In series, parallel or unipolar

I am having trouble understanding (in series, parallel or unipolar) for the stepper motors, I have the X Controller and as far as I can understand it outputs a max of 4 amps to each motor, the steppers I have are Nema 3.1Nm 439 which are 4 wire, and the technical data is that they can handle 4.2 amps wired in parallel 2.1 in series, and 3 amp in unipolar, I want to know if I am wired in series, parallel or unipolar, as I would like to get 4 amps to each motor, Inventables says I can set the potentiometers in the XController to 4 amps without overheating

I don’t believe you can have a unipolar option without at least 5 wires… unless these have a built on driver mounted onto the motor itself??
It would need at least 5 (usually 6 or 8) leads to accomplish unipolar use.

However Unipolar motors have very low torque output, so I wouldn’t use it that way, the benefit of a unipolar stepper is that the drivers used can be made much cheaper, but if you’re already using the X-Controller then this is not an issue as the proper controller is present for a Bi-Polar stepper configuration.

I would run these as Bi-polar Parallel because it’s just stronger than Bi-Polar Series. There is more current used, sure but the torque available at higher speed is greater when it’s Parallel than when it’s Series.
In fact most “Standard” steppers that don’t clarify how they are wired are generally Bi-Polar Parallel for this reason, it provides the most power and the most speed.

Sure a Bi-Polar Series wiring provides the same Torque at low speed, but as speed increases, the torque output of the Series wired drops drastically when compared to the Parallel version…

Although your Drivers will only output 4A when the Stepper Could take 4.2A it won’t hurt to only send the stepper 4A. It will have a little less torque than it could if there were stronger drivers, but it will still be stronger than the series wiring (except for at the very slow speed, if you’re only running these very slowly, than the Series wiring could be the better option, BUT only at that very slow speed…

Wire then as Bi-Polar Parallel and consider a stronger controller that outputs the full 4.2A as a future upgrade if you want that extra little bit of torque output…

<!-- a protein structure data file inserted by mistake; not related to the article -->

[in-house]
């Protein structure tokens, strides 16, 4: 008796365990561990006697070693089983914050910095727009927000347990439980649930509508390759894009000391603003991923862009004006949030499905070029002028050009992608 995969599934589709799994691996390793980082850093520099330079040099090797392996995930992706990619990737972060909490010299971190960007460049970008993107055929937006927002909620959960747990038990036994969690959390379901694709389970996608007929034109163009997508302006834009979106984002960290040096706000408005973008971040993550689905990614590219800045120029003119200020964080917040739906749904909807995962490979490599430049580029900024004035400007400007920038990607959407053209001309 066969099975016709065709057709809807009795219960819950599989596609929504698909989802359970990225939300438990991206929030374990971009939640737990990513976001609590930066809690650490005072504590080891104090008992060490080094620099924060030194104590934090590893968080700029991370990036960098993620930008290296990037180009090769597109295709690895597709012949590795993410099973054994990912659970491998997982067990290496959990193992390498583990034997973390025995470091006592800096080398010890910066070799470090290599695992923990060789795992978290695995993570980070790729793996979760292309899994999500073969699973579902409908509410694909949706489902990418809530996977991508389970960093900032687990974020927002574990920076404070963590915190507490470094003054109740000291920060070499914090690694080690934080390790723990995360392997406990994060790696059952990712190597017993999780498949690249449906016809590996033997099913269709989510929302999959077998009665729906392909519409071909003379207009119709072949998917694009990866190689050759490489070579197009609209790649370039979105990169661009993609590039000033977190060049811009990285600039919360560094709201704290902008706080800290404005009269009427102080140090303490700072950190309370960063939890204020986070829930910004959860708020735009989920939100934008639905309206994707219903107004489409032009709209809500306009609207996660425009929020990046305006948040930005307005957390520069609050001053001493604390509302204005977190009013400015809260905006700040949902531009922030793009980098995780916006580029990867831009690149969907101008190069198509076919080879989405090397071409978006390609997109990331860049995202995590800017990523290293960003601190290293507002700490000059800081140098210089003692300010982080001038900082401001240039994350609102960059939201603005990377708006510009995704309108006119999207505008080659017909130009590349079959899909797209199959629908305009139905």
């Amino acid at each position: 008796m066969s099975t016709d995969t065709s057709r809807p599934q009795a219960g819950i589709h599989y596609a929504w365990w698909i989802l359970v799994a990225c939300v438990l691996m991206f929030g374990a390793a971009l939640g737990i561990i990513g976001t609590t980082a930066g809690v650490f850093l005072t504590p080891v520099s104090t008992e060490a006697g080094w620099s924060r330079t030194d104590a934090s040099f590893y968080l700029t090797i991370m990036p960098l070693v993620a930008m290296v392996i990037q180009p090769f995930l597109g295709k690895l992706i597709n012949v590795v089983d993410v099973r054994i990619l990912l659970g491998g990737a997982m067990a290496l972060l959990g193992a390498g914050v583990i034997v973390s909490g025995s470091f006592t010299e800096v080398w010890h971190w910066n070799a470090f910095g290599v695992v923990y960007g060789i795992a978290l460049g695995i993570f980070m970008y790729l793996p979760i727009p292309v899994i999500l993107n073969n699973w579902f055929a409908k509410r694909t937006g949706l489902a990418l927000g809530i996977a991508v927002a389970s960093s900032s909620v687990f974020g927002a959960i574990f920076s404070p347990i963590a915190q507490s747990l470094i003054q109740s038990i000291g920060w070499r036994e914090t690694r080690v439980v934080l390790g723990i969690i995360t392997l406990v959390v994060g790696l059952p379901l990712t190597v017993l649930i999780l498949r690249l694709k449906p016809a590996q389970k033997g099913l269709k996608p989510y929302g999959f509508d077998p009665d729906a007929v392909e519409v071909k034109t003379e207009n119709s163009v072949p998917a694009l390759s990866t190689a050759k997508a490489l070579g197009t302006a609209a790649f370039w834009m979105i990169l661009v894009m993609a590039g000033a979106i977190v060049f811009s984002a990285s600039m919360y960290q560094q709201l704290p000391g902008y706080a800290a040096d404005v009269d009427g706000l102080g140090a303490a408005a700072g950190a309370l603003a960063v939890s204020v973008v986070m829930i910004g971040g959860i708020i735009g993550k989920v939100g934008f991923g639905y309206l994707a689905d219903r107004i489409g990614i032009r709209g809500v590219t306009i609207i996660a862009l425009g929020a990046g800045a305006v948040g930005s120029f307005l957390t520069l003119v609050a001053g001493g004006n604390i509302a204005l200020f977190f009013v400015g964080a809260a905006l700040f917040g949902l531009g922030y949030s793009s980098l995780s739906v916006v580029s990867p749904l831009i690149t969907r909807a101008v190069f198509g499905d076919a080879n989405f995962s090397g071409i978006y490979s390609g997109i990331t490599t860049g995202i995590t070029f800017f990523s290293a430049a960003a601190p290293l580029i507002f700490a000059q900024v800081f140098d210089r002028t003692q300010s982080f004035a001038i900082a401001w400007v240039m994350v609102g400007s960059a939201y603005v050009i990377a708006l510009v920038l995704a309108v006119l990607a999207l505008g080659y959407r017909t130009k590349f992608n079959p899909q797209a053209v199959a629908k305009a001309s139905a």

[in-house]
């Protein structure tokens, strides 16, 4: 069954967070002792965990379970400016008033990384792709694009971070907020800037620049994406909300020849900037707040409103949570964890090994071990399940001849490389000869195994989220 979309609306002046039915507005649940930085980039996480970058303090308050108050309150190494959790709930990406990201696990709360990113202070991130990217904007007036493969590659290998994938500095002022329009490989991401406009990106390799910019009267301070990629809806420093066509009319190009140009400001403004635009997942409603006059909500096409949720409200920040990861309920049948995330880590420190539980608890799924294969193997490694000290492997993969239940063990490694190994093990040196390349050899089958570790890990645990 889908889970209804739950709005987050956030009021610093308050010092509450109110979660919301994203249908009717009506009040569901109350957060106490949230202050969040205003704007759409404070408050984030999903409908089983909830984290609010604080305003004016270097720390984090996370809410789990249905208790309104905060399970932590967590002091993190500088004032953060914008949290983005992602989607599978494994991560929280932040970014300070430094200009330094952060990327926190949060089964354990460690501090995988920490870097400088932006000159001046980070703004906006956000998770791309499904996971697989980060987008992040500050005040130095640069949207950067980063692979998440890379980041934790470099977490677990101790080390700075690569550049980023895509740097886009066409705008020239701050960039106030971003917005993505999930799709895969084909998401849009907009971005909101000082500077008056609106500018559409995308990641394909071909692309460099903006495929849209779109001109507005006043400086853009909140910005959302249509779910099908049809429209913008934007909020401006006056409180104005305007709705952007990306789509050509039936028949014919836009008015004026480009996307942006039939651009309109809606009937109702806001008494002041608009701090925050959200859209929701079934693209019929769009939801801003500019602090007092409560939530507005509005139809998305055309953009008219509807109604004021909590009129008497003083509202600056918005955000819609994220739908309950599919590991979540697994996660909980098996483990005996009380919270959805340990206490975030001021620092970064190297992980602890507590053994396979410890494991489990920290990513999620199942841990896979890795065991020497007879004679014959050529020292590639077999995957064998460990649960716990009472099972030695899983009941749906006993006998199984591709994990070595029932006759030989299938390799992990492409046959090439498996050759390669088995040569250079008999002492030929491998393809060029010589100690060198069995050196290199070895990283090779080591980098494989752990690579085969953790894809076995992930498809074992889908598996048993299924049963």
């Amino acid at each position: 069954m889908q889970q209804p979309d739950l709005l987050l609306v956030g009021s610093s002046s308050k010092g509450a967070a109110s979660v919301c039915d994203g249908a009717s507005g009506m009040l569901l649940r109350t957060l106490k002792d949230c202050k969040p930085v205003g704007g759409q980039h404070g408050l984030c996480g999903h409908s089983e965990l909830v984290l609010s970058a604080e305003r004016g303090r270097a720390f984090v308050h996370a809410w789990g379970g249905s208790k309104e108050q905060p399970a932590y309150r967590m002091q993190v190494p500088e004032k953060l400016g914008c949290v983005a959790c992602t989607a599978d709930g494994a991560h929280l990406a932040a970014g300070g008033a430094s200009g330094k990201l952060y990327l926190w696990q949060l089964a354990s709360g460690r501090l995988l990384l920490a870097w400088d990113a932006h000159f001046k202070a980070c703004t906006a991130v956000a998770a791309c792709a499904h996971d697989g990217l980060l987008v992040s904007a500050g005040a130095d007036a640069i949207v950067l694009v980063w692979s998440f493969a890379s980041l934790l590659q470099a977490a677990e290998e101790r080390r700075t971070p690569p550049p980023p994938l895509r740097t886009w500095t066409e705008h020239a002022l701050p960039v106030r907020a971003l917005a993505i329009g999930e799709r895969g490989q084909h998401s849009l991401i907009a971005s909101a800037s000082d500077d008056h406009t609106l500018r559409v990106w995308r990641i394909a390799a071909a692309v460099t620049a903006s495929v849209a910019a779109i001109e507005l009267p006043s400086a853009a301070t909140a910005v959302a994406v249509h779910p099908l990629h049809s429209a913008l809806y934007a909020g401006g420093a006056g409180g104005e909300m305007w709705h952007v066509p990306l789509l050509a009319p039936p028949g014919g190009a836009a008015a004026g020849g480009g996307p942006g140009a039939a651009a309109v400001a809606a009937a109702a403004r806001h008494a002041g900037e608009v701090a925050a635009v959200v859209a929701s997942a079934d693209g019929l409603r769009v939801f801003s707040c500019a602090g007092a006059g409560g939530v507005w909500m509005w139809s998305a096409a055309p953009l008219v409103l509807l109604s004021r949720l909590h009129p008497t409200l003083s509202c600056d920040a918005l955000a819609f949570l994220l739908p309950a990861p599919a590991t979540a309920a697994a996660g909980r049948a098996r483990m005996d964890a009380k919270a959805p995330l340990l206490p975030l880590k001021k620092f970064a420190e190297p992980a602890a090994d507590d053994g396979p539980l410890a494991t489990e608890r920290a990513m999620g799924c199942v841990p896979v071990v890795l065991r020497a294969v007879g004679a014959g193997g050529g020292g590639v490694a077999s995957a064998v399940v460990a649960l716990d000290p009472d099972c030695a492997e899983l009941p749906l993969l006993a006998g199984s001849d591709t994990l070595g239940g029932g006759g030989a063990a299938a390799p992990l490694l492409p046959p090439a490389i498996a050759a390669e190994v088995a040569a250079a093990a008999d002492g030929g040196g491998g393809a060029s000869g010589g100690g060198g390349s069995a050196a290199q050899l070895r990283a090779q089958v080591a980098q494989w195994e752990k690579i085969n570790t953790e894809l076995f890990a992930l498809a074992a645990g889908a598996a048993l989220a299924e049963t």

Thanks, Seth, you have explained that very well, the motors I have came with 8 wires but I am only using 4, sorry I should have explained that better, I would like to run them in Bi-Polar Parallel but don’t know how to wire them, is there something I could read on this subject, and yes a stronger controller is definitely on the list, I would get one tomorrow if I knew which one to get, I have been looking and will continue to look

I actually had this pulled up and was going to link to it before, but didnt’.
About 3/4 down the page is the different wiring configurations. Determining which wire is which if they didn’t include a diagram can be a bit of a pain on an 8 wire though.

Here’s the source site:
Wiring Basics: Unipolar vs Bipolar.

And the wiring image:

Your steppers have four wires. You can’t do anything but connect them to the drivers. Everything else is irrelevant given your motors and your controller…just connect them.
Got a link to your motors or the datasheet?

Edit: Oops…read your second post and now your motors have 8 wires. Wire them in parallel… Always better unless you can’t supply the current.

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Thank you, Seth and Neil, for your help, and the wiring diagram, I will wire them in parallel tomorrow and increase the amps to 4 on the X- Controller, I will see if that improves things. The Buildbotics CNC Controller is something I have been looking at, but I am in the UK and postage would be ridiculous,

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I wired it in parallel and set the X-Controller to 4amps, it homed on the first attempt but the homing switches did not pull off entirely, so I had to switch off and move it away manually, and now when I try to home the Z-axis goes to the top, hits the switch and starts to come down again, and the homing cycle does not finish, do I have to make changes in GRBL

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To increase the pull off distance you can change the $27 setting.

Heres a list of the grbl settings and a long explanation of each.

Thanks, again Seth, I found that GRBL leaflet/book is very interesting and will keep it for future reference, all seems to be working well now, after some adjustments in GRBL, the Y axis is much faster now which is what I wanted, I am still fine-tuning it but I am happy at how it is working.

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